Terror laws still a threat to Australian activists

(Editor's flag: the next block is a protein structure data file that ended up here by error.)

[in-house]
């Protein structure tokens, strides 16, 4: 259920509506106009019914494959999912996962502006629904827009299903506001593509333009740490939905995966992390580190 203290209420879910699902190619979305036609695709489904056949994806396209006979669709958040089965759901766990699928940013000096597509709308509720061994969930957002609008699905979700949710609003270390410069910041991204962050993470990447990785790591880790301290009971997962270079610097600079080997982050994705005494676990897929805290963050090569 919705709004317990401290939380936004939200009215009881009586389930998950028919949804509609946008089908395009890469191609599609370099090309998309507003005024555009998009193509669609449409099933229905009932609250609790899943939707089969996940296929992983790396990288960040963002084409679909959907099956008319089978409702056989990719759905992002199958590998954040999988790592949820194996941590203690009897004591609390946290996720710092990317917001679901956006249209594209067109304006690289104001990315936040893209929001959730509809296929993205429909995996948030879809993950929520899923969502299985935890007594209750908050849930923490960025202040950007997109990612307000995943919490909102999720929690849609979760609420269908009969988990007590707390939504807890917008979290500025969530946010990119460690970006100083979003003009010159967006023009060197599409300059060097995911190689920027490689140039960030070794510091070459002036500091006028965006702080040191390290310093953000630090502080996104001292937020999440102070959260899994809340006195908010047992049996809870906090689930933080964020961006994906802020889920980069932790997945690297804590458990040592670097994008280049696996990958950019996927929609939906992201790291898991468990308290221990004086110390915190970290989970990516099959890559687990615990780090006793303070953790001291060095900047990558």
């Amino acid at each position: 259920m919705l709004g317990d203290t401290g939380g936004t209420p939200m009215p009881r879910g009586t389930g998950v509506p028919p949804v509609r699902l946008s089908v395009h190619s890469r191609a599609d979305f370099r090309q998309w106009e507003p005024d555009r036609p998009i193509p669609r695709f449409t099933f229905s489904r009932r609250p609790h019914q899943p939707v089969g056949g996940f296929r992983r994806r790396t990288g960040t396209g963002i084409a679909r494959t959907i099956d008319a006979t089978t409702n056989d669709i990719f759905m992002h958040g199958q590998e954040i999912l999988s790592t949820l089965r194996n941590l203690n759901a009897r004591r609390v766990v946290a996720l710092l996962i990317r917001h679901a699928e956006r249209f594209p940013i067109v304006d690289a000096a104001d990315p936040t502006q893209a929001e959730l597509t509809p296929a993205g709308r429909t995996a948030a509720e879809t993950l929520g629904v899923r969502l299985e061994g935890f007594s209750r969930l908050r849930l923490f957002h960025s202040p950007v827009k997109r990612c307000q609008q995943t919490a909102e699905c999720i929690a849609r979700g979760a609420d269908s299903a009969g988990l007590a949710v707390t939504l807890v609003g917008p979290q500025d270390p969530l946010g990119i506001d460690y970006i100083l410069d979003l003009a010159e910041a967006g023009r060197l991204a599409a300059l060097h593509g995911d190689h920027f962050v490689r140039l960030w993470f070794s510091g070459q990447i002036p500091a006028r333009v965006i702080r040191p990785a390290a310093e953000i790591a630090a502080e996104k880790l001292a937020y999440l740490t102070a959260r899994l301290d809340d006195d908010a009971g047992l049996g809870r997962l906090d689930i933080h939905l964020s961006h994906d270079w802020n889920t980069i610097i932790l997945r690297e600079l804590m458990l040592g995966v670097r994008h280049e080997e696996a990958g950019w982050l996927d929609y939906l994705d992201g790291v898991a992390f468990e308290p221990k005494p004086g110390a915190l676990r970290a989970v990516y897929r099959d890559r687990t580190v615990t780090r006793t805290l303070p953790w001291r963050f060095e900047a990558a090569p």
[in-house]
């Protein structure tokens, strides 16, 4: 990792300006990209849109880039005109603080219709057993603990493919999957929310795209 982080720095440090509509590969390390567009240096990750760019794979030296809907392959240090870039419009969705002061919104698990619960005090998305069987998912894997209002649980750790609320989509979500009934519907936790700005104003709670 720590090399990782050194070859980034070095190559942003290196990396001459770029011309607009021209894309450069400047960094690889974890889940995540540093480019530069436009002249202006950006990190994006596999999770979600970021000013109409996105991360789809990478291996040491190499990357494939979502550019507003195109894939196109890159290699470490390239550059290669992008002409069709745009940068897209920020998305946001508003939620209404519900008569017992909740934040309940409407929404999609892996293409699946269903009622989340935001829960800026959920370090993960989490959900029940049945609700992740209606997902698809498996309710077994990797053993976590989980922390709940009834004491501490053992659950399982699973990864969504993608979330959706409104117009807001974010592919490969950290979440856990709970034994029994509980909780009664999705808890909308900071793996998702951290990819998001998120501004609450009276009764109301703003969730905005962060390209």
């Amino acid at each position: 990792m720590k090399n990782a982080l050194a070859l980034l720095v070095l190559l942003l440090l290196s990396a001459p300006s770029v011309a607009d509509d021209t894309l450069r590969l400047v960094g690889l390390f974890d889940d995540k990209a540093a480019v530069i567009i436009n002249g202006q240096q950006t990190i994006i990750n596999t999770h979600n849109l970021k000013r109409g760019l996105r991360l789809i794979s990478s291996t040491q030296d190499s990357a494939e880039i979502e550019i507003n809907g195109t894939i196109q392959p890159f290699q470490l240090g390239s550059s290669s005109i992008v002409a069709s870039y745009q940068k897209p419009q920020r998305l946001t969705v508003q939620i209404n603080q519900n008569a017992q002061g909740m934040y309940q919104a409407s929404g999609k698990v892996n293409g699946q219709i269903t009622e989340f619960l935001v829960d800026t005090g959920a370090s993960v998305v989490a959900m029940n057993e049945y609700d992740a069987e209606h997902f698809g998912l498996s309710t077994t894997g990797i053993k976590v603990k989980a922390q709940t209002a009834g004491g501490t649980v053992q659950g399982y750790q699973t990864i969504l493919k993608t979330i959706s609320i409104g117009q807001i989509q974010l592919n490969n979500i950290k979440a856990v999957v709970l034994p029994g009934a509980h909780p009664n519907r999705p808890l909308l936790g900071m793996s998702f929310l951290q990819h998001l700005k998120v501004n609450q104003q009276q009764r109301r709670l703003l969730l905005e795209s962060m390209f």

by Peter Mac Legislation to proscribe organisations described as "terrorist" has now passed through the Senate and is expected to become law shortly. Senator Bob Brown (Greens) said, "The legislation, even with amendments from the Government and ALP, turns normal legal practice on its head." The legislation was amended so that only those organisations listed by the United Nations Security Council and subject to Parliamentary veto could be subject to a banning order. Although this would deny the Government the right to ban any organisation it chooses, the law still carries the potential for major violation of the rights of ordinary citizens. The Foreign Affairs Minister may list individuals and organisations as terrorists and freeze their assets. This remains as a backdoor means by which a government could financially cripple individuals and organisations that oppose its agenda. Membership of a proscribed organistaion is still an offence and carries a penalty of 15 years jail. An offence of treason encompasses support for organisations and countries in conflict with the Australian Defence Forces. For this alleged "crime" there is a sentence of life imprisonment. Friends and family who fail to report someone they know is committing treason can also receive life imprisonment. The Bill which aims to increase the powers of ASIO has been deferred for consideration of amendments in the August sitting of Federal Parliament so there is still time to intensify the protests against this piece of legislation. The ASIO Bill would allow ASIO to arrest and detain Australian citizens for up to seven days without the right to silence or independent legal assistance. A person detained could be interrogated for information just on suspicion of having committed a crime. Greens leader Bob Brown has called for the Bill to be dumped, not amended. Public objections Despite widespread public objections, the new legislation still carries convictions for many acts that are, at the moment, perfectly legal, including membership of organisations proscribed as having an intent to commit acts of terror. The government backed down on proposals which would have allowed a number of government agencies to snoop on email, SMS and voice mail messages without an interception warrant that is required when tapping phones.